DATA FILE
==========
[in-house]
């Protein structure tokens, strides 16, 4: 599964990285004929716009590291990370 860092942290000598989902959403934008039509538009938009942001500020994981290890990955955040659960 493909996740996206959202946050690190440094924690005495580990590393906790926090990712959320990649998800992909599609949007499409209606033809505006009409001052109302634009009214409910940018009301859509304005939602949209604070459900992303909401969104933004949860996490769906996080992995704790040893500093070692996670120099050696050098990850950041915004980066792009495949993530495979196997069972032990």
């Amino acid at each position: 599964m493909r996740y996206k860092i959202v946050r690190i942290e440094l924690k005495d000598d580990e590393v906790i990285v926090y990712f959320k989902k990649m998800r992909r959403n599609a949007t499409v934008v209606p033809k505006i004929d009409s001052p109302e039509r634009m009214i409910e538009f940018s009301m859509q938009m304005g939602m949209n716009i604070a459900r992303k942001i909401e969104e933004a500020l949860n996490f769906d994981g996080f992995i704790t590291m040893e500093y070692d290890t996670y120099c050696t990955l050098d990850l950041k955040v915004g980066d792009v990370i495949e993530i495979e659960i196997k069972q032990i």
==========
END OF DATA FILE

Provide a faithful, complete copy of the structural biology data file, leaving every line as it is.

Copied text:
[in-house]
């Protein structure tokens, strides 16, 4: 599964990285004929716009590291990370 860092942290000598989902959403934008039509538009938009942001500020994981290890990955955040659960 493909996740996206959202946050690190440094924690005495580990590393906790926090990712959320990649998800992909599609949007499409209606033809505006009409001052109302634009009214409910940018009301859509304005939602949209604070459900992303909401969104933004949860996490769906996080992995704790040893500093070692996670120099050696050098990850950041915004980066792009495949993530495979196997069972032990």
């Amino acid at each position: 599964m493909r996740y996206k860092i959202v946050r690190i942290e440094l924690k005495d000598d580990e590393v906790i990285v926090y990712f959320k989902k990649m998800r992909r959403n599609a949007t499409v934008v209606p033809k505006i004929d009409s001052p109302e039509r634009m009214i409910e538009f940018s009301m859509q938009m304005g939602m949209n716009i604070a459900r992303k942001i909401e969104e933004a500020l949860n996490f769906d994981g996080f992995i704790t590291m040893e500093y070692d290890t996670y120099c050696t990955l050098d990850l950041k955040v915004g980066d792009v990370i495949e993530i495979e659960i196997k069972q032990i």